“Zoning” In on Affordable Housing and Climate Change

Font Size:

Scholars argue that relaxing zoning laws may not have the effect that policymakers intend.

Font Size:

Policymakers in the United States today are grappling with two major crises: the lack of affordable housing and the looming threat of climate change, to which housing is a significant contributor because of urban sprawl.

In response to these challenges, policymakers have loosened aspects of the zoning laws that govern the structures and activities permissible on a piece of land. But according to some scholars, these reforms may not have the effect that policymakers intend.

In a recent article, Christopher Serkin, a professor at Vanderbilt Law School, and Kelsea Best, an assistant professor at The Ohio State University, argue that to address the environmental and housing crises, relaxed zoning laws must result in housing growth and greater density in urban areas. They find, however, that density is correlated with more intensive zoning, not less.

Most states grant their municipalities the authority to regulate land use through zoning laws. These laws dictate acceptable developmental and operational uses of land. For example, they can control the ways in which the land can be developed, specify the purpose it can serve, and set density restrictions, minimum lot sizes, and height limits. Developers must comply with these restrictions––limiting the number of housing units they can build and imposing additional costs on their projects.

As a result, policymakers and scholars agree that these restrictions reduce the supply of new housing and drive up prices, further exasperating the affordable housing crisis. Statistics underscore the severity of the situation: It is estimated that the United States needs four to five million more homes on the market than it currently has and over 40 percent of renters spend more than 30 percent of their income on housing costs.

Furthermore, Serkin and Best argue that zoning laws have a significant impact on carbon emissions, a major contributor to climate change. Restrictions on commercial developments in residential areas and single-family zoning promote “sprawl” ––the spread of low-density development over large areas. Sprawl requires residents to travel greater distances for work, food, and other necessities and tends to result in larger, single-family homes. These activities release large amounts of carbon into the atmosphere, state Serkin and Best.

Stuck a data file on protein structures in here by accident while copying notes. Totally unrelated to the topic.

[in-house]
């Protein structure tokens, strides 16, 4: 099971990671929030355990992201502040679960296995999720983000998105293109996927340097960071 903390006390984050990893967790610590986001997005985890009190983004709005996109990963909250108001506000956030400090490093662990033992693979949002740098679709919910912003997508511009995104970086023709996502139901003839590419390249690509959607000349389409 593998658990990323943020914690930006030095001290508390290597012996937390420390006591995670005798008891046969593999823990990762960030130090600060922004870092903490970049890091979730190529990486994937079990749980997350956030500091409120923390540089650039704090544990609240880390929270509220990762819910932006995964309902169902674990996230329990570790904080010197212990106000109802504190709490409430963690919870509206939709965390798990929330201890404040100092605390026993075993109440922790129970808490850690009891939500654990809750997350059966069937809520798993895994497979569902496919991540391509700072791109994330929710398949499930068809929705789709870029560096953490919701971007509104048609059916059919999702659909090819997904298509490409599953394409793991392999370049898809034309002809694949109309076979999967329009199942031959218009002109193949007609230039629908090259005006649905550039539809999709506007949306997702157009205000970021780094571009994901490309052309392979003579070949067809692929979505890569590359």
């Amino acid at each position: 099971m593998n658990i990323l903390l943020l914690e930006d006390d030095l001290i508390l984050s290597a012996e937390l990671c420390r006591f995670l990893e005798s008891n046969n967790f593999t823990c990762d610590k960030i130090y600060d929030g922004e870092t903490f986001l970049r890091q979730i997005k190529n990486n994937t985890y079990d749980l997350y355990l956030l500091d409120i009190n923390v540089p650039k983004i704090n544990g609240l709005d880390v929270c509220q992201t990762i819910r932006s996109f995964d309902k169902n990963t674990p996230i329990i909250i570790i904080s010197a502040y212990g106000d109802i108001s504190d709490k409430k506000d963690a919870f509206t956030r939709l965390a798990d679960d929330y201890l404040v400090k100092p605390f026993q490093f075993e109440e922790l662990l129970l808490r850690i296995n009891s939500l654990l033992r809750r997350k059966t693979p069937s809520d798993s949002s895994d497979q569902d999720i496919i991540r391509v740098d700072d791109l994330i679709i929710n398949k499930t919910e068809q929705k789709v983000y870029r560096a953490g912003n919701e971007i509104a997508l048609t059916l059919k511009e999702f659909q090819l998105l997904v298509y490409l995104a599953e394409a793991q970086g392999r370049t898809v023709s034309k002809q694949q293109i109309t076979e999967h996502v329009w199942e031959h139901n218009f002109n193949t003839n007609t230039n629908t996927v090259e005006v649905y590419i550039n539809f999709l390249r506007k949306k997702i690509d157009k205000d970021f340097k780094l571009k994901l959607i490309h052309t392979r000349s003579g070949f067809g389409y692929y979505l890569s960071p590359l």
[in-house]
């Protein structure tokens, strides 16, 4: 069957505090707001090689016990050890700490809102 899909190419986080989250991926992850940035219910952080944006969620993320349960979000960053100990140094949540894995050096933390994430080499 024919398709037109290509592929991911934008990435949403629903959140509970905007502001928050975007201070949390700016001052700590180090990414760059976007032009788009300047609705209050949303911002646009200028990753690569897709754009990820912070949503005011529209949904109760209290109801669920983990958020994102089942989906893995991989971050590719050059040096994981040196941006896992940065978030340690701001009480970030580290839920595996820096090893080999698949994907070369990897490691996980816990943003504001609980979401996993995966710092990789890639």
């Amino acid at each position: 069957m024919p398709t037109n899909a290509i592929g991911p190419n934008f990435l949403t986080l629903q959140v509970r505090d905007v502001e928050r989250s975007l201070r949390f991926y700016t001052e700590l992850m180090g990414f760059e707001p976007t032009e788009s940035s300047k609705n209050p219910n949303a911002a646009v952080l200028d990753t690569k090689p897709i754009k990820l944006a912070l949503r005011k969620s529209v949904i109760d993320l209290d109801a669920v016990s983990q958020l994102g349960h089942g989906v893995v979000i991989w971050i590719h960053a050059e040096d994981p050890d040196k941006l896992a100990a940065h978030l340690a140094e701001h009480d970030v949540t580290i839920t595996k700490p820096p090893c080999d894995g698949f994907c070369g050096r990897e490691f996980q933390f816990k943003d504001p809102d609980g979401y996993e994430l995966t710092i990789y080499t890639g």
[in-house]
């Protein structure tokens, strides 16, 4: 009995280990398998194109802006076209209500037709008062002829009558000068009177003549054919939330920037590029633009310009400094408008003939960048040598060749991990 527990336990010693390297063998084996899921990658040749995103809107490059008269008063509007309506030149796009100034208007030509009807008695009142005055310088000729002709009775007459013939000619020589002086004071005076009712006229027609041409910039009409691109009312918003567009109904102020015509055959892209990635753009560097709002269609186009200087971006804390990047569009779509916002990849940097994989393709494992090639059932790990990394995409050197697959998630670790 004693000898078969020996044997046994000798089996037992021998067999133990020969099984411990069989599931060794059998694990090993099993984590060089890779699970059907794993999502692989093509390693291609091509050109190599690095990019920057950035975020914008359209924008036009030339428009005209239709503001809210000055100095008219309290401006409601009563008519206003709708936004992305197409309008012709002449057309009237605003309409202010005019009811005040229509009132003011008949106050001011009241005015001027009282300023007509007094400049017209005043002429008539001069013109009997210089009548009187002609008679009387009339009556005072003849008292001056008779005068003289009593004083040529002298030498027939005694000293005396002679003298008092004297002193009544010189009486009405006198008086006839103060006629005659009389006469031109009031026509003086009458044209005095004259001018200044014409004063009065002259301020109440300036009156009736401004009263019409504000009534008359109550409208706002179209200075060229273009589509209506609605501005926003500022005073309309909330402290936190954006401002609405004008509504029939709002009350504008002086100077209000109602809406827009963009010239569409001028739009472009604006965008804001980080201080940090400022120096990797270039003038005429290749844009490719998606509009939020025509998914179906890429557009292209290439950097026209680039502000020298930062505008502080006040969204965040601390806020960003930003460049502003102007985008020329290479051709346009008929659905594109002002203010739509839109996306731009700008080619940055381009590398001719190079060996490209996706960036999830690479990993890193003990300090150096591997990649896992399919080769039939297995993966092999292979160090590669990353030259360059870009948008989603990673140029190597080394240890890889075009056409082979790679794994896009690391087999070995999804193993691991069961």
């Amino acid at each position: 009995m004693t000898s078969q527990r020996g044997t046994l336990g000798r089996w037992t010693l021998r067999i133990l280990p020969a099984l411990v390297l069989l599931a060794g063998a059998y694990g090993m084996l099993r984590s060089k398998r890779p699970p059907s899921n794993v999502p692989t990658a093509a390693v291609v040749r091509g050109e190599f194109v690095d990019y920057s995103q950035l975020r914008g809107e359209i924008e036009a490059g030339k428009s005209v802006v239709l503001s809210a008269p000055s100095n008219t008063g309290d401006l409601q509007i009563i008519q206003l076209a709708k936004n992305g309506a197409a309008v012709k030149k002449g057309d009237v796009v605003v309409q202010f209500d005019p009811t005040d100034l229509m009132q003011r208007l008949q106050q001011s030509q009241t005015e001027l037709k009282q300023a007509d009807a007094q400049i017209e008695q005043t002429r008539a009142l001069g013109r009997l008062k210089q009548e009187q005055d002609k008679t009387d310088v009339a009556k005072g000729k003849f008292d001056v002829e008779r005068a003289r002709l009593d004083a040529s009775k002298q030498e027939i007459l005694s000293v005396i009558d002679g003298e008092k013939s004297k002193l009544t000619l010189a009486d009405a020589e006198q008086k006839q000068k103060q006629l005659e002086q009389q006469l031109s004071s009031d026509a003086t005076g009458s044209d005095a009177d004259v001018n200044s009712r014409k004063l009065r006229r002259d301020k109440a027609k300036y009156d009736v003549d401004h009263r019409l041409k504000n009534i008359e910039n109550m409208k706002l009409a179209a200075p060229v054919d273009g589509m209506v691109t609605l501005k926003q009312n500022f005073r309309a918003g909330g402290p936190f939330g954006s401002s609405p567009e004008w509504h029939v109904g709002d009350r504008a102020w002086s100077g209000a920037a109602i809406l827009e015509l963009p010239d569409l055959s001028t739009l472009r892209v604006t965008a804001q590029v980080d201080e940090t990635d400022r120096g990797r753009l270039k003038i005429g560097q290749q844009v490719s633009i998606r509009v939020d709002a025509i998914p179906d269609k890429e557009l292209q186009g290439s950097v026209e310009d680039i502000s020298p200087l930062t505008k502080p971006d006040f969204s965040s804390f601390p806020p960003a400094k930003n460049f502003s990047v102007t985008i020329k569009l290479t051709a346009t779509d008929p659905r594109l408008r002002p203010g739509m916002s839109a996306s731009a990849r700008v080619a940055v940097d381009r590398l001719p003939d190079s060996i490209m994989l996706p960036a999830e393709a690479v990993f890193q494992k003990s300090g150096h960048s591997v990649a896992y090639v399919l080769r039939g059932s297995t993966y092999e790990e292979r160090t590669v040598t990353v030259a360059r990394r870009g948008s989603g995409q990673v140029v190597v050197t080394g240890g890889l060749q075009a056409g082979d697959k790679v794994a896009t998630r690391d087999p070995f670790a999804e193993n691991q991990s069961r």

Recognizing the role zoning laws play in these two critical areas, some states have enacted more flexible zoning laws and others have eliminated these laws altogether, explain Serkin and Best. In 2019, Minneapolis was the first major city to eliminate single-family zoning.

Some policymakers assume that looser zoning laws will increase housing supply and moderate costs as well as promote density to reduce sprawl, contend Serkin and Best. Although growth has been evident, Serkin and Best argue that these reforms have not resulted in greater density.

Serkin and Best examined the relationship between the intensity of zoning laws and population density. They found that places with more restrictive zoning were denser than those with looser zoning laws.

This relationship holds even after removing cities, such as New York, that might disproportionately skew the results.

Serkin and Best offer several reasons for this unexpected outcome. For example, homeowner associations (HOAs), responsible for making and enforcing rules in housing communities, can impose density restrictions through land use and home occupancy rules.

Serkin and Best warn that communities resistant to increases in density may adopt restrictive HOAs––undermining the positive effects of zoning reforms. In fact, the two researchers found that “HOAs are perceived by homebuyers as a valuable substitute for local government.”

Serkin and Best also argue that developers may be reluctant to build dense multi-family housing because they have longer construction timelines and higher costs. In addition, they explain that the profitability of these projects is subject to changes in market conditions and constraints on the construction industry, such as labor shortages. Given these financial risks, developers are more likely to build single-family homes, contend Serkin and Best.

By only stimulating growth and not increasing density, zoning reforms may worsen urban sprawl and its adverse environmental impacts, caution Serkin and Best. They contend that legislators need to be more deliberate in how they reform these laws.

Serkin and Best suggest that legislators should focus their efforts specifically on the urban core, rather than deregulating zoning laws entirely. Reforms should focus on increasing density in urban areas while reducing sprawl, argue Serkin and Best. They also propose easing restrictions and costs only for multi-family housing––mitigating some financial risks and encouraging developers to build these structures.

Contrary to Serkin and Best’s findings, some studies have shown that there is a positive correlation between relaxed zoning laws and density. An analysis of low-density, single-family suburban neighborhoods in Portland found that zoning reforms resulted in an increase in density from 4.3 units per acre to 7.1 units per acre. Another study in New York found that population density increased in areas of zoning deregulation.

Reforming zoning laws has the potential to address two major crises affecting the United States today. Serkin and Best, however, doubt the effectiveness of recent reforms. As more states consider changes to their zoning laws, Serkin and Best recommend that policymakers focus more of their efforts on improving density in urban areas.